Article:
Clause 6 seeks to amend section 13(3) of the Act which states that “a contributor’s entitlement to benefits accrues at a rate of one day’s benefit for every completed six days of employment as a contributor subject to a maximum accrual of 238 days”. This maximum number of days was not in line with Schedule 2 as proposed in the Act. Clause 6 is now seeking to amend the maximum number of days from 238 days to 365 days.

Clause 6 further amends section 13 of the Act by the insertion of a new provision that allows contributors to claim benefits even if they have credits, regardless of whether or not they have claimed within that four year cycle. This had not previously been possible.

Clause 8 seeks to amend section 17 so as to increase the period within which to apply for unemployment benefits, from six months to twelve months.

Clause 9 seeks to amend section 20 of the Act,so as to allow for a contributor to be entitled to claim illness benefits if the days of illness were less than seven days.

Clause 10 seeks to amend section 24 of the Act to provide for a period when a contributor is entitled for maternity benefits, in case of miscarriage. This would be determined by the period for which the contributor was unable to work.

Clause 12 seeks to amend section 30 of the Act to allow for dependents to be able to apply for benefits on behalf of the deceased, for 18 months. This was an increase on the Act’s previous allowance for six months.

Section 30 is being amended further through the insertion of a new provision that allows for contributors to now nominate beneficiaries in cases of death benefits. The 3 main beneficiaries still remained: the spouse, the life partner and the children. However, this new provision will allow for the contributor to nominate other beneficiaries in addition to the main three.

Clause 13 seeks to amend section 33 of the Act by prohibiting any agency or person claiming to be acting on behalf of the applicant to charge any fee against the applicant.

Clause 14 seeks to empower the Board to appoint regional committees for each region after the Minister determines the region. He explained that the Minister may determine the Western Cape as region, or may determine an economic zone as a region. Once this was done, the Board could then appoint a regional committee.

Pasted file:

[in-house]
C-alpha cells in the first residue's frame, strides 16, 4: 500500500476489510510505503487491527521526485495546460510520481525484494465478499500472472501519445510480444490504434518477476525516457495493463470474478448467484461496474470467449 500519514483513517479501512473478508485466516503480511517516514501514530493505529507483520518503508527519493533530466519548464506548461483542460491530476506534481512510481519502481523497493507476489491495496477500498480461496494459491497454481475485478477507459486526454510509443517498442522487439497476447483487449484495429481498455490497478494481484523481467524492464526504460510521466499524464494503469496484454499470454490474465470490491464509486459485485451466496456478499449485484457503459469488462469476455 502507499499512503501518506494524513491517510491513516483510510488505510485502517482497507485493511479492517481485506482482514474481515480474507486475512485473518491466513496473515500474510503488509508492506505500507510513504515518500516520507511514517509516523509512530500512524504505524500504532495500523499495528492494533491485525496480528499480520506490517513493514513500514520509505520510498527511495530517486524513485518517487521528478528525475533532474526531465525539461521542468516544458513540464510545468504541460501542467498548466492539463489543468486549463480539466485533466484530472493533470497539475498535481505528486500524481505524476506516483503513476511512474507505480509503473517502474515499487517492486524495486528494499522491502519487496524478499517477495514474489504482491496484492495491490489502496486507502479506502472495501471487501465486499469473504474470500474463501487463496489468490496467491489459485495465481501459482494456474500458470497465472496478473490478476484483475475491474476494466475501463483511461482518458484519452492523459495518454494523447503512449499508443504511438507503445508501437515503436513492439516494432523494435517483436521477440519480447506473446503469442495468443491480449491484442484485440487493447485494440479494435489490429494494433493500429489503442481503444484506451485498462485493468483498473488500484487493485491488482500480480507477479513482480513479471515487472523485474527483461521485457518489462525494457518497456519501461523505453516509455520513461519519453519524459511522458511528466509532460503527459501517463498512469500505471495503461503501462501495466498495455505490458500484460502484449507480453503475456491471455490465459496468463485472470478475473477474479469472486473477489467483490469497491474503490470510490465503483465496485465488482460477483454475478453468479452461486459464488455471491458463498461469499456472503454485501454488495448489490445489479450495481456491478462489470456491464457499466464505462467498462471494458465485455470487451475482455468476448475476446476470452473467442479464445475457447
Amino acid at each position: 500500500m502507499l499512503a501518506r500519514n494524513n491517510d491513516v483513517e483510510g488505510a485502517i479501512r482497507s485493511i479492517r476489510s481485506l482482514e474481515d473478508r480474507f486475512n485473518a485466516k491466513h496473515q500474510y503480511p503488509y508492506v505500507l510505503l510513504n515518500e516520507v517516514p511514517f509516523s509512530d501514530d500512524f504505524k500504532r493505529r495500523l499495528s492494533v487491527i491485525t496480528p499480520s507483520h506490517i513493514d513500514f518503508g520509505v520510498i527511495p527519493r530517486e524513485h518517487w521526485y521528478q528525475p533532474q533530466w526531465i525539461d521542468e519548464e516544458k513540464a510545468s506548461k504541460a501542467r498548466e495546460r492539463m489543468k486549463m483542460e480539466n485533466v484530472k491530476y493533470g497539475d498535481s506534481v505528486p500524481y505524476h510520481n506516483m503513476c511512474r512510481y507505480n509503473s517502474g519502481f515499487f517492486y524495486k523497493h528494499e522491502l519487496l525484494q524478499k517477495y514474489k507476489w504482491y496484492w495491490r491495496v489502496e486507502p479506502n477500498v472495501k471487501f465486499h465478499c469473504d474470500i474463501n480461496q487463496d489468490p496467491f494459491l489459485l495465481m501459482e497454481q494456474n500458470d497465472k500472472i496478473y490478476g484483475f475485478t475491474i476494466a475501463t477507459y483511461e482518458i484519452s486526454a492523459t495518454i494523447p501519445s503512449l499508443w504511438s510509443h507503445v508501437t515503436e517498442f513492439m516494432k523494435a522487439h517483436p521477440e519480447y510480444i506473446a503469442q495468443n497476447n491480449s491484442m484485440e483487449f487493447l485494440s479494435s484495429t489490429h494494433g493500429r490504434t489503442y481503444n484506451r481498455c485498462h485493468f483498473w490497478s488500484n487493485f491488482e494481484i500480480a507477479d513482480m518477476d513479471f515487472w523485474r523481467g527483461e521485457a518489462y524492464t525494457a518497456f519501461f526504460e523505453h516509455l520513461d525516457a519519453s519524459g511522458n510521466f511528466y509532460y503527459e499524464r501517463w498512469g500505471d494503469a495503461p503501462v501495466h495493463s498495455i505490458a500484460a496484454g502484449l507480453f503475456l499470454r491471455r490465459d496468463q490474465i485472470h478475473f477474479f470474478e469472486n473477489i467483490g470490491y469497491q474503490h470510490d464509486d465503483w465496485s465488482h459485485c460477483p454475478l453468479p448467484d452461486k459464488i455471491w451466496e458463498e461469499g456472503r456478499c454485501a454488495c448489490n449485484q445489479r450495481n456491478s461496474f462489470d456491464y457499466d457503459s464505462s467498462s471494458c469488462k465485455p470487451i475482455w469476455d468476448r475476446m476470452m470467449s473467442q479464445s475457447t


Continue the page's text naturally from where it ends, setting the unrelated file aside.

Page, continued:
Clause 18 seeks to amend Schedule 2 of the Act so as to empower the Minister to vary the Income Replacement Rate and the benefit period through regulations. This currently can only be amended through legislation. This clause allows the Minister to do so, by expediting the response to current economic realities in a much easier and more efficient way.

Mr Seafield noted that the Cabinet had approved the UIF Amendment Bill and it was published for public comment three weeks ago. The comments on the Bill were tabled at National Economic Development and Labour Council (NEDLAC) for thesocial partners to deliberate on the Bill and those deliberations were concluded in November 2013. On 6 October 2015 the Office of the Chief State Law Advisor certified the Bill


Ms S Van Schalkwyk (ANC) asked for clarity on clause 10. Section 24 of the Act stated that voluntary termination of pregnancy was not covered. She questioned what might happen in instances when women had been raped and were given the option to terminate the pregnancy, and asked how the Act provided for women in these positions.

The Chairperson asked Ms Van Schalkwyk if her question related to whether or not voluntary termination was covered in the Act, regardless of circumstances.

Mr Malixole Ntleki, Director in the Office of the Director General, Department of Labour, responded that the Act covered the voluntary termination of pregnancy only in the period covered by the law, which was the first trimester. It would also cover the situation where a doctor certified that as a result of medical complications there was a need to terminate the pregnancy after the first trimester. Where there were no medical complications and a person chose to voluntarily terminate a pregnancy after the first trimester,no benefits could be claimed.

The Chairperson stated there could be times when a person may be unaware of her pregnancy and a doctor may also only have picked this up late yet was willing to support a termination. She wondered if this had been taken into consideration.

Mr TembaMkalipi, Chief Director: Labour Relations, Department of Labour responded that if a doctor had certified that there was an issue that had been picked up beyond the first trimester and there was a need to terminate the pregnancy, then that would be covered. Only if there was nothing medically wrong and the termination was wholly voluntary would this be an issue. To cover these circumstances could create a conundrum where the Labour legislation undermined health laws on legal termination of pregnancy.

The Chairperson asked for clarification on clause 14, in regard to the word “consultation”, asking if that meant “in consultation” or “after consultation” with the Minister.

Mr Seafield responded that the current wording stated that it was the Minister’s prerogative to appoint members of the committee,after consultation with the Board. The Amendment Bill sought to empower the Board to appoint a regional appeals committee themselves,but only once the Minister had designated a region. The amendment did not give the Minister the power to challenge the decision. The responsibilitywould therefore be on the board to appoint and remove an appeals committee for that region that had been declared by the Minister. The power had essentially been moved from the Minister to the Board.

The Chairperson asked for clarity on the extent of public participation on this Bill

Mr Mkalipi stated that the Bill was published for public comment and that although the Department of Labour had not gone to individual provinces for hearings, the Bill was discussed on the UIF Board which was made up of representatives of different provinces. The Bill had been engaged with at Board level, and then at the public comment level.

The Chairperson requested copies of the comments made to the Department.

The meeting was adjourned.